>> could write their own _IO_FILE class and pass it to fread?
> 
> I can't find where it's possible to write one's own _IO_FILE class.

The key point is that in GCC 2.95, you could introduce additional
vtables by deriving from std::streambuf (or std::filebuf and the other
classes).

I think we should proceed with some form of vtable hardening.  I think
the main choice we face is:

  Do we want backwards compatibility with binaries which use
  custom vtables with glibc's libio?

If the answer is “no”, I suggest we apply Kees' patch *and* remove the
libio symbols listed only in <libioP.h> (technically an ABI break), so
that affected applications break in a well-defined way, instead of
crashing with a segmentation fault.

Initial internal feedback from Red Hat is that we do not need vtable
compatibility for libio.

Florian
Joseph Myers - Oct. 15, 2015, 3:31 p.m.
On Thu, 15 Oct 2015, Florian Weimer wrote:

> The key point is that in GCC 2.95, you could introduce additional
> vtables by deriving from std::streambuf (or std::filebuf and the other
> classes).
> 
> I think we should proceed with some form of vtable hardening.  I think
> the main choice we face is:
> 
>   Do we want backwards compatibility with binaries which use
>   custom vtables with glibc's libio?

Does that mean only binaries that passed such derived classes directly to 
glibc functions, not any binaries that simply made use of standard C++ 
features?

> If the answer is “no”, I suggest we apply Kees' patch *and* remove the
> libio symbols listed only in <libioP.h> (technically an ABI break), so
> that affected applications break in a well-defined way, instead of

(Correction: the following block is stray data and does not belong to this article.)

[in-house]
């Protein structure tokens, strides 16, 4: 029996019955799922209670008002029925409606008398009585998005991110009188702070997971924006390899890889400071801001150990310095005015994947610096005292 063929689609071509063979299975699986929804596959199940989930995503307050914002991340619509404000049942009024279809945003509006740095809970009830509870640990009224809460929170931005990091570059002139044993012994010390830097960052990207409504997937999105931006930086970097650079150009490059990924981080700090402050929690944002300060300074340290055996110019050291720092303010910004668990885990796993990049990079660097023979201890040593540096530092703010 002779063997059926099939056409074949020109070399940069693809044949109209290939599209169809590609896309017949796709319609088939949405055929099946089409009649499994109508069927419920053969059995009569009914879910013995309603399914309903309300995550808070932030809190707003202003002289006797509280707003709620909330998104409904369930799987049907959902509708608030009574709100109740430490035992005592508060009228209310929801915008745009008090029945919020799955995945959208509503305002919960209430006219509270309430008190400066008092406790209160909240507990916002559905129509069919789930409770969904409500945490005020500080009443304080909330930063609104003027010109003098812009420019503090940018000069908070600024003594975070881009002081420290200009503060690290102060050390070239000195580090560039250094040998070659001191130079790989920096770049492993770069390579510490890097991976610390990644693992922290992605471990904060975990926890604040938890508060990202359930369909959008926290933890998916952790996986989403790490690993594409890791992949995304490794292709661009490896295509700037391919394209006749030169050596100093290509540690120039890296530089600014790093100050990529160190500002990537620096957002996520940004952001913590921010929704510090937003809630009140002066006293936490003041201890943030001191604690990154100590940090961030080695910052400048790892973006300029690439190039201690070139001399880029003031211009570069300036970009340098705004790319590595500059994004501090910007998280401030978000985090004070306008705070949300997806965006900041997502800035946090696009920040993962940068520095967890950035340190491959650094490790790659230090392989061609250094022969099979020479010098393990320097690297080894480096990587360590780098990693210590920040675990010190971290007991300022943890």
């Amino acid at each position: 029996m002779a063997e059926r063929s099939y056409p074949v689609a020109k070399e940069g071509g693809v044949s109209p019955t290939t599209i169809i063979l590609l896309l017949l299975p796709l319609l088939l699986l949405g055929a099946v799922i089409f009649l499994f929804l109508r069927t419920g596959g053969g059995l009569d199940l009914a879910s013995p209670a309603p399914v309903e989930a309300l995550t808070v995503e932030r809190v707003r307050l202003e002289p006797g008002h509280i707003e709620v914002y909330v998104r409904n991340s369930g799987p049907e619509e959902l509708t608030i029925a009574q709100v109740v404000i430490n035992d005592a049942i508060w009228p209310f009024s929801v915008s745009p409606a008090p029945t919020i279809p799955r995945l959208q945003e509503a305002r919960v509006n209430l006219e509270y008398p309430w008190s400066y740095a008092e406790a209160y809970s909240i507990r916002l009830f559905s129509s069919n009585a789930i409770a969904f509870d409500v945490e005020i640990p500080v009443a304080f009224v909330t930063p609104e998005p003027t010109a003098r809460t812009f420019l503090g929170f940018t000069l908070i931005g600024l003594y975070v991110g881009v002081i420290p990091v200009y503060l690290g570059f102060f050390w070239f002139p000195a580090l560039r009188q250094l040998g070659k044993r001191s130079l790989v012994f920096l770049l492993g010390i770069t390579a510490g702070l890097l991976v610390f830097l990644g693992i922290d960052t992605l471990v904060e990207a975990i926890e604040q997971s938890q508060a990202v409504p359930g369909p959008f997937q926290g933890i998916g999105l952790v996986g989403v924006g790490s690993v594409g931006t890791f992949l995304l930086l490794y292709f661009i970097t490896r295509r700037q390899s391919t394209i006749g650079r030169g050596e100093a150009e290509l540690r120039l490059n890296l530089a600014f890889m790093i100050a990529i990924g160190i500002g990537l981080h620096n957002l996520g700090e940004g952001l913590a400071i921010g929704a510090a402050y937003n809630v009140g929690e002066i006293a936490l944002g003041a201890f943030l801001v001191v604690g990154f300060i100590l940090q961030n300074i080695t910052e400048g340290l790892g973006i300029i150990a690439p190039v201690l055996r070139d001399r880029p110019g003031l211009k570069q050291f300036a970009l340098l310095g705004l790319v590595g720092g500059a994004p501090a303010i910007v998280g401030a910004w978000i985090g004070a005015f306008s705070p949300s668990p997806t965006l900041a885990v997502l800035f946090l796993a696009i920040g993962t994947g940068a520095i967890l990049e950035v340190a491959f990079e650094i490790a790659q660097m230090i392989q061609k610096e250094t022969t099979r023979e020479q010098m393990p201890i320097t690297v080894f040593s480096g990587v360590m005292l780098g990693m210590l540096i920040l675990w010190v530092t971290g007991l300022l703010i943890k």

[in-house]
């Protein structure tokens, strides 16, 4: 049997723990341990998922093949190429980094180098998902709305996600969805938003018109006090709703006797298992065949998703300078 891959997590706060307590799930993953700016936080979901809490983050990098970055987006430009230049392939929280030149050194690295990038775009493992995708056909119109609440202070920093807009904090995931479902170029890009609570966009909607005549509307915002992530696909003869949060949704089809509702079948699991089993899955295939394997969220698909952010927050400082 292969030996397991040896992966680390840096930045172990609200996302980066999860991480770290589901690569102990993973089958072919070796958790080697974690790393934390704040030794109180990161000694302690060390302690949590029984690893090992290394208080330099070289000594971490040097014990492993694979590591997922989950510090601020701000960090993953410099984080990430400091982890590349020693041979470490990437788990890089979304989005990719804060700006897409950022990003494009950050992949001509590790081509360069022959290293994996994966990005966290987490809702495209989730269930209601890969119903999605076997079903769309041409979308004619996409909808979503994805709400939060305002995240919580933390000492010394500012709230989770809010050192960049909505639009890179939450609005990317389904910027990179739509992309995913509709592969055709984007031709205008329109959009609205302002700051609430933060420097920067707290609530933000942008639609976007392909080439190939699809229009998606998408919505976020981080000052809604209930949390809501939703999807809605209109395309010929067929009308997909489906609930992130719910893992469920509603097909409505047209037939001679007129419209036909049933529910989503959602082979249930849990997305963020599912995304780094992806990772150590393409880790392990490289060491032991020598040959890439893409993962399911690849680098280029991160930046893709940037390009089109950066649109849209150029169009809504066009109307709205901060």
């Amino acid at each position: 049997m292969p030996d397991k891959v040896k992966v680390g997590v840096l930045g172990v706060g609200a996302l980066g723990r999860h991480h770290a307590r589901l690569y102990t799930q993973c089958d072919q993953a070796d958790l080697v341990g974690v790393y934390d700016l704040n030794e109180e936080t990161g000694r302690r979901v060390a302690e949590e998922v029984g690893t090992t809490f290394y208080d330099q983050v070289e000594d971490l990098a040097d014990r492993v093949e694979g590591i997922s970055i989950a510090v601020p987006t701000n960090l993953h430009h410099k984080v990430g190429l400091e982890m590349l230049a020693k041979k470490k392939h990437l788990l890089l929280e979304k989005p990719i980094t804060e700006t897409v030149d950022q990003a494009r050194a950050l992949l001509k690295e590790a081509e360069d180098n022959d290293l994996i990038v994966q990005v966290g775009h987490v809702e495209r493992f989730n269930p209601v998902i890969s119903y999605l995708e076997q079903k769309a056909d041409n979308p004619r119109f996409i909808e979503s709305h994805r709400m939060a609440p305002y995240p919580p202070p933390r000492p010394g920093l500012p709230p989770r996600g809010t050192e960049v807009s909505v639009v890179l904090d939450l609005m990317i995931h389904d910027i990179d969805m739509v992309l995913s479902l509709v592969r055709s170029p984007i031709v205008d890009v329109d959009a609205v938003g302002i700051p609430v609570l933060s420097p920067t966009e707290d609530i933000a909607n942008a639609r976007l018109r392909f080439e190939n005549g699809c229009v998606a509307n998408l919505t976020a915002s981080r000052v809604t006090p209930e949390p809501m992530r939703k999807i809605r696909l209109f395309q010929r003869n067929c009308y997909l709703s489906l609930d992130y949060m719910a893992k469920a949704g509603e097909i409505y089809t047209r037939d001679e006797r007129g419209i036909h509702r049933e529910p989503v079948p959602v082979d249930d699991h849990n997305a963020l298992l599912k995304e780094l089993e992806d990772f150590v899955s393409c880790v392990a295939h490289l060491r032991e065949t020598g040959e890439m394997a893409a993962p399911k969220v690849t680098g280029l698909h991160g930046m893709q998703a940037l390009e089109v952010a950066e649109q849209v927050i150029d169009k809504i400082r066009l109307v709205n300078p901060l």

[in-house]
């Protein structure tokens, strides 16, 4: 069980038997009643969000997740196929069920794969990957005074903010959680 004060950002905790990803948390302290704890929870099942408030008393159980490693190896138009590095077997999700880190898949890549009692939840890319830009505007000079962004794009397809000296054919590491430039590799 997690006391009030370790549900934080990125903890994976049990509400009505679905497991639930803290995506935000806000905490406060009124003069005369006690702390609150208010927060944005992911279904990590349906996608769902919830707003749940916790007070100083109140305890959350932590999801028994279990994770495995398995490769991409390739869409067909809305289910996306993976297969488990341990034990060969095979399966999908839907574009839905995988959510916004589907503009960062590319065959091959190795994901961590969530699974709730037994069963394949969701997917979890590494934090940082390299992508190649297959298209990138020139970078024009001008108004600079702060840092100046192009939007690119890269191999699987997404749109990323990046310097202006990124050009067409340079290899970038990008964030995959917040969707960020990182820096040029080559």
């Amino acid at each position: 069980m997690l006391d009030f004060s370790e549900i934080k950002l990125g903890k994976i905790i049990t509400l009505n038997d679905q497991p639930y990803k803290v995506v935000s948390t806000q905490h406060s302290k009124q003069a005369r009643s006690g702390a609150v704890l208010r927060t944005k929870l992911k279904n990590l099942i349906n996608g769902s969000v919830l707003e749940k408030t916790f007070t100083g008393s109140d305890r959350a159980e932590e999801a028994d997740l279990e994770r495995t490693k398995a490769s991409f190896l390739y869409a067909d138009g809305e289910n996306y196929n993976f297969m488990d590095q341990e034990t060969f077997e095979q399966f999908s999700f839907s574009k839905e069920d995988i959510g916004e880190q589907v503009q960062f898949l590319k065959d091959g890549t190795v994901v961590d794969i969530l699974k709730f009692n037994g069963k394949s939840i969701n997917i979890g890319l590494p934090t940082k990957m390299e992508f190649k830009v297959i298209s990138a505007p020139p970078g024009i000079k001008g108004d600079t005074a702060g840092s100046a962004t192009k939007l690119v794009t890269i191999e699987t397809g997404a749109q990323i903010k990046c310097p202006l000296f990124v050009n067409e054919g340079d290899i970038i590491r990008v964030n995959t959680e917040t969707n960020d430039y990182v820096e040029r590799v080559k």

> crashing with a segmentation fault.

Would that still keep working (a) C++ binaries, whether using shared or 
static libstdc++, built with any official GCC release supporting glibc2, 
where those binaries did not pass C++ classes to C interfaces, and (b) C 
binaries built against any glibc version (i.e. none of the libioP.h 
interfaces have ever been used through stdio.h interfaces in glibc 2.0 or 
later, and none are used by old libstdc++.so)?

(I'm not concerned with binaries built with non-default configurations of 
GCC 3.0 or later, which restricts compatibility concerns to architectures 
supported in 2.95 with ABIs still supported in glibc.  I think that means 
alpha, i386 32-bit, m68k, mips 32-bit, powerpc 32-bit, sparc 32-bit and 
64-bit.)
Florian Weimer - Oct. 15, 2015, 3:37 p.m.
On 10/15/2015 05:31 PM, Joseph Myers wrote:
> On Thu, 15 Oct 2015, Florian Weimer wrote:
> 
>> The key point is that in GCC 2.95, you could introduce additional
>> vtables by deriving from std::streambuf (or std::filebuf and the other
>> classes).
>>
>> I think we should proceed with some form of vtable hardening.  I think
>> the main choice we face is:
>>
>>   Do we want backwards compatibility with binaries which use
>>   custom vtables with glibc's libio?
> 
> Does that mean only binaries that passed such derived classes directly to 
> glibc functions, not any binaries that simply made use of standard C++ 
> features?

All binaries which used the old libio-based libstdc++ would be affected.

>> If the answer is “no”, I suggest we apply Kees' patch *and* remove the
>> libio symbols listed only in <libioP.h> (technically an ABI break), so
>> that affected applications break in a well-defined way, instead of
>> crashing with a segmentation fault.
> 
> Would that still keep working (a) C++ binaries, whether using shared or 
> static libstdc++, built with any official GCC release supporting glibc2, 
> where those binaries did not pass C++ classes to C interfaces,

No, they would no longer work.

> and (b) C 
> binaries built against any glibc version (i.e. none of the libioP.h 
> interfaces have ever been used through stdio.h interfaces in glibc 2.0 or